How far does Alexander II deserve the Title “Tsar Liberator”? Prior to the reign of Alexander II, his father, Nicholas I ruled Russia under repressive and old fashioned policies. Alexander felt there was a lot of change needed to help boost the Russian economy. Russia’s economy was largely based around agriculture which was seen as backward for the time. One of Alexander’s reforms was to boom industries to start competing with the west who had more developed technology and whose economies were much more stable.
Until the Americans joined the War, Germany had managed to move forces into Belgium and Western France, increasing the pressure on Britain because for the first time it became apparent that the War was even closer to home than had at first been perceived. The nature of the war took a turn in 1917 when the USA joined to the aid of Britain, France and Russia, taking part in their first battle on the 28th May 1918, which proved as a success and a great boost to allied morale. Now, that the USA, the world’s strongest economic power had joined the war, Germany was forced to fight the war on two fronts; both on the East and on the West. It was because of this alliance, and fact that the Allies faced Germany and its allies on both sides that, once America had joined, the war was able to be won decisively. Linking to this fact, the alliance and geographical positions of both America and Russia were not the only two determining factors, as both nations were able to supply vast numbers of troops to the war effort, and the USA in particular was able to supply copious amounts of money to the allies, bringing new technologies to warfare.
Assess the reasons why Stalin emerged as leader of the USSR by 1929? Stalin emerged as leader of the USSR by 1929 for many reasons including: Party members tended to support Stalin's changes of policy line an example of a very popular policy was the ‘socialism in one country’ which was supported by many members of Russia. His control of the party machine was crucial factor in his success, as he was a skillful politician who outmaneuvered his opponents but he was also lucky. The weaknesses and errors of Trotsky’s judgments’ were important factors in his defeat. Moreover, Stalin was against the NEP, so he advocated industrialization which again strengthened his support.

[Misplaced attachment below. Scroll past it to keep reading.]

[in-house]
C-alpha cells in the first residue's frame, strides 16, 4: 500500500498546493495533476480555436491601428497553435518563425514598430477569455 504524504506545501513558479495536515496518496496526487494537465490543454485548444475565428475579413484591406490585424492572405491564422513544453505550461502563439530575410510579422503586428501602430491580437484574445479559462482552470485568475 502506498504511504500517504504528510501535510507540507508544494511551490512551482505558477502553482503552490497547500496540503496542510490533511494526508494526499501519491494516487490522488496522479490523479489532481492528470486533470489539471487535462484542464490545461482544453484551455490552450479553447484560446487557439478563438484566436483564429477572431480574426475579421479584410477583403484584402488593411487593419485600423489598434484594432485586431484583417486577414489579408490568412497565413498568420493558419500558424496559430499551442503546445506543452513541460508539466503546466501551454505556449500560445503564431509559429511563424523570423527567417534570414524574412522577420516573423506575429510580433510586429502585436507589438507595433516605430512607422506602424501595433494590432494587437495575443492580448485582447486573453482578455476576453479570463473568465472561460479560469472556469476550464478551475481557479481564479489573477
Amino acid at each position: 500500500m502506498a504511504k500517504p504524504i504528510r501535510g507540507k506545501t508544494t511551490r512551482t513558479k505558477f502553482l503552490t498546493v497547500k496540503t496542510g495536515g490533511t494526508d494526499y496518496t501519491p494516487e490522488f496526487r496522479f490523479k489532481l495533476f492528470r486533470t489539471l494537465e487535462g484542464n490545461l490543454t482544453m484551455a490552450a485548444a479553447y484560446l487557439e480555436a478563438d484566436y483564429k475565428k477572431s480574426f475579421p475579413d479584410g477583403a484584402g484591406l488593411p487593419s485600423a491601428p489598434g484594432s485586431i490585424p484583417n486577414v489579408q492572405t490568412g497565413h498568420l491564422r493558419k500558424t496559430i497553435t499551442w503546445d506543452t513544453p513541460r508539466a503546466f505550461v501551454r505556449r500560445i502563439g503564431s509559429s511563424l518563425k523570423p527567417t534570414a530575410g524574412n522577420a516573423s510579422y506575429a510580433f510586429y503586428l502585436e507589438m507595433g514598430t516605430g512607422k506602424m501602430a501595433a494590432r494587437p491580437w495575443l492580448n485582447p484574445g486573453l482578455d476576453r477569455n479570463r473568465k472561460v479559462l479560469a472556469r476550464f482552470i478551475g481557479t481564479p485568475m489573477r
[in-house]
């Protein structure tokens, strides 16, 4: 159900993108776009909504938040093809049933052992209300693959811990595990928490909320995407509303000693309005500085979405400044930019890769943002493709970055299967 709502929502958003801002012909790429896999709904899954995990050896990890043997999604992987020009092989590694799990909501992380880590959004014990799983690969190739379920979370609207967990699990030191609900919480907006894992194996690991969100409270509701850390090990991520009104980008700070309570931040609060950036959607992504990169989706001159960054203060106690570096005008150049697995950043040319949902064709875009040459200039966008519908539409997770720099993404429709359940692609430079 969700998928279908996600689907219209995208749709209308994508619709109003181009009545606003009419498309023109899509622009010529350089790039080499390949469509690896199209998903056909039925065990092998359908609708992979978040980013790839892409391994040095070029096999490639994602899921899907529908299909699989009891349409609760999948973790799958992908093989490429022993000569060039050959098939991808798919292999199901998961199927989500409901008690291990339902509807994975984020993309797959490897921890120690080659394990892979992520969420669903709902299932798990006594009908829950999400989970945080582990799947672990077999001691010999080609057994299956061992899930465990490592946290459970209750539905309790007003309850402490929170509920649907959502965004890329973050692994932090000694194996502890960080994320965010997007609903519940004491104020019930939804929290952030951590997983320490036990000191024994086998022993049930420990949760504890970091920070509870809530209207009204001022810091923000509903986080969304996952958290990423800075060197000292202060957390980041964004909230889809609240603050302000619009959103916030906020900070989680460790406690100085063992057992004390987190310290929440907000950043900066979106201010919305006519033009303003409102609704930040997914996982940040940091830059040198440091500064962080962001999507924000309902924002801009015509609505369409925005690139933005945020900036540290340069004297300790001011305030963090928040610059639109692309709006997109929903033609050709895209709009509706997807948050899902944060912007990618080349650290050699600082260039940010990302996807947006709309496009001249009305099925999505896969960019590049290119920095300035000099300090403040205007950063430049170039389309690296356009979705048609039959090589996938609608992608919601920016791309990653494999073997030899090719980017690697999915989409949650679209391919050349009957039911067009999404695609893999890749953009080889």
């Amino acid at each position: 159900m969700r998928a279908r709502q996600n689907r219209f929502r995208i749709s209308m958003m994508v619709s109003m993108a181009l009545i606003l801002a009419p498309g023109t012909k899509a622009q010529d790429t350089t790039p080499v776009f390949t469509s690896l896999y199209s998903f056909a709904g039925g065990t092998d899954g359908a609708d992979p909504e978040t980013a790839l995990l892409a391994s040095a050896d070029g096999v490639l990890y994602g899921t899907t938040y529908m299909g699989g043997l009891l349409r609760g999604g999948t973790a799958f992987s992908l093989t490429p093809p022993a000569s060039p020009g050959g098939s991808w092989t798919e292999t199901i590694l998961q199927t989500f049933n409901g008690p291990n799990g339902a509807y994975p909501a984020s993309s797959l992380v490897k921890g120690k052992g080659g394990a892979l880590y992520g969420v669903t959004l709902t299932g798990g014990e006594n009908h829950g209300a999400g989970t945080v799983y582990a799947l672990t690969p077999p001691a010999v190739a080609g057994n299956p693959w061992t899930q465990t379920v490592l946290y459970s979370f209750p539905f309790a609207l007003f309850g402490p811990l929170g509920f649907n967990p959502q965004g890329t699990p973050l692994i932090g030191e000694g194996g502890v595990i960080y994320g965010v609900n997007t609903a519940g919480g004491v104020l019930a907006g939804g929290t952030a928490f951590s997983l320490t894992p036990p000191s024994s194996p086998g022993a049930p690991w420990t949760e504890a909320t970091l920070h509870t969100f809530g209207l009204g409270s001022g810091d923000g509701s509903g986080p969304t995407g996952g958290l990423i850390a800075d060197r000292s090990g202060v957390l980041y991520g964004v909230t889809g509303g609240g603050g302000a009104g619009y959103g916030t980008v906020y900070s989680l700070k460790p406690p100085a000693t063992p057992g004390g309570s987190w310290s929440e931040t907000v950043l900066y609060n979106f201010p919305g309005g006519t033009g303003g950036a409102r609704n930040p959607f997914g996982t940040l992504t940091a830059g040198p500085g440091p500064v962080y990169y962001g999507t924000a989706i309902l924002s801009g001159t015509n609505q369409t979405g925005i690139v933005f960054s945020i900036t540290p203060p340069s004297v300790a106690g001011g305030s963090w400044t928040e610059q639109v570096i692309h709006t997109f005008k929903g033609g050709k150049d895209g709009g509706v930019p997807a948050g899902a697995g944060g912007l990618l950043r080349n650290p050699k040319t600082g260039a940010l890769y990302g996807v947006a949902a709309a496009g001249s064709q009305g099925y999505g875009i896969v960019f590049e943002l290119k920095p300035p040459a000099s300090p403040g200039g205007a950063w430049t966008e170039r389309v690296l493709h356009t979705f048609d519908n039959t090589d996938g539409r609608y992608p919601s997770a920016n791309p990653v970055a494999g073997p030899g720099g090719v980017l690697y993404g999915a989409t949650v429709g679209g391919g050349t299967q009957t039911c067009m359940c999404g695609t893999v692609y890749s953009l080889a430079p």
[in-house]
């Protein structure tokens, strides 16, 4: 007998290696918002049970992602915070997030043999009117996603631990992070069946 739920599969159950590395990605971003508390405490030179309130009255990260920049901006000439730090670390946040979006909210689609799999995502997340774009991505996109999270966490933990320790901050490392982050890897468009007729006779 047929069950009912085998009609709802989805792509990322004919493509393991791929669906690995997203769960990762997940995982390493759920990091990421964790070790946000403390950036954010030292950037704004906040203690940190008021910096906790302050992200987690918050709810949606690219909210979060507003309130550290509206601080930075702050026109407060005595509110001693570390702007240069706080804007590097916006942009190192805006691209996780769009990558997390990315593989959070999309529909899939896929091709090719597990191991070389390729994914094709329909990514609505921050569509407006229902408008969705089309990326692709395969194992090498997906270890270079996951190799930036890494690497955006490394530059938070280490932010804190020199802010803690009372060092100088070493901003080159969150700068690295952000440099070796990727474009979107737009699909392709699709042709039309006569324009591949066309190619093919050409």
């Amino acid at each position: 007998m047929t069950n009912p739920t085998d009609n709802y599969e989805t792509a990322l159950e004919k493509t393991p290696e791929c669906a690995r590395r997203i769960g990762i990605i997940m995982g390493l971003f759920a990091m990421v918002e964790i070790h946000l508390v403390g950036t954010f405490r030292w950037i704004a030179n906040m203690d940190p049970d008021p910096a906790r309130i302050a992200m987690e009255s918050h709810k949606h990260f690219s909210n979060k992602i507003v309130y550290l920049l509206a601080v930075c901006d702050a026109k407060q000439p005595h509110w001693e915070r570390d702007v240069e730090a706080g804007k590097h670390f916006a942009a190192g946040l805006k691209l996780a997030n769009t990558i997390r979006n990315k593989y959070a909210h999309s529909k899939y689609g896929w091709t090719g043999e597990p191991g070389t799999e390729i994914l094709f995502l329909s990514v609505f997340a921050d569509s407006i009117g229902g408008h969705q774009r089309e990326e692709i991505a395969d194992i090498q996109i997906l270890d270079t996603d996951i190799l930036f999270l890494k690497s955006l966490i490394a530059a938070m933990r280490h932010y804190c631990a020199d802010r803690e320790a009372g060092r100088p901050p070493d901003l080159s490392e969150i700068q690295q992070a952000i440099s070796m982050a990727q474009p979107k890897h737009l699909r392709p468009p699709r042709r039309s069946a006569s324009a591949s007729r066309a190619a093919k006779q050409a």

After Stalin came into power, his goal was to make Russia a powerful communist country. To achieve this goal, he felt that Russia needed to rapidly industrialize, since they were behind advanced countries. Through modernization, Joseph Stalin was able to restore order by industrializing the country, collectivizing the farms and making the Soviet Union more active in international affairs. In 1928, one of Stalin’s goals was to rapidly develop a heavy industry. Stalin wanted to make the Soviet Union an industrial fortress and a strong nationalistic state.
Why, despite the disasters of 1941, was Soviet Russia able to defeat Nazi Germany by 1945? Despite many of the problems Soviet Russia initially faced when joining World War Two in 1939- such as a lack of high quality weaponry and equipment, poor economy and lack of knowledgeable officers due to the extensive purges under The Great Terror- they were able to quickly overcome them and emerge victorious against Nazi Germany in 1945. The reason behind their changing fete came as a result of a culmination of key factors including: Stalin’s leadership; the sheer patriotism and strength of the Russian people; the alliances they, begrudgingly, made; as well as fatal German mistakes. One of the factors behind this victory, which can be deemed as the least influential, was the German mistakes. Despite Hitler’s wealth of well put together weaponry, well trained and seemingly invincible army and a seemingly tactical mind-set (which made him at first so fearful and successful) he eventually made some vital errors which led to the Nazi demise.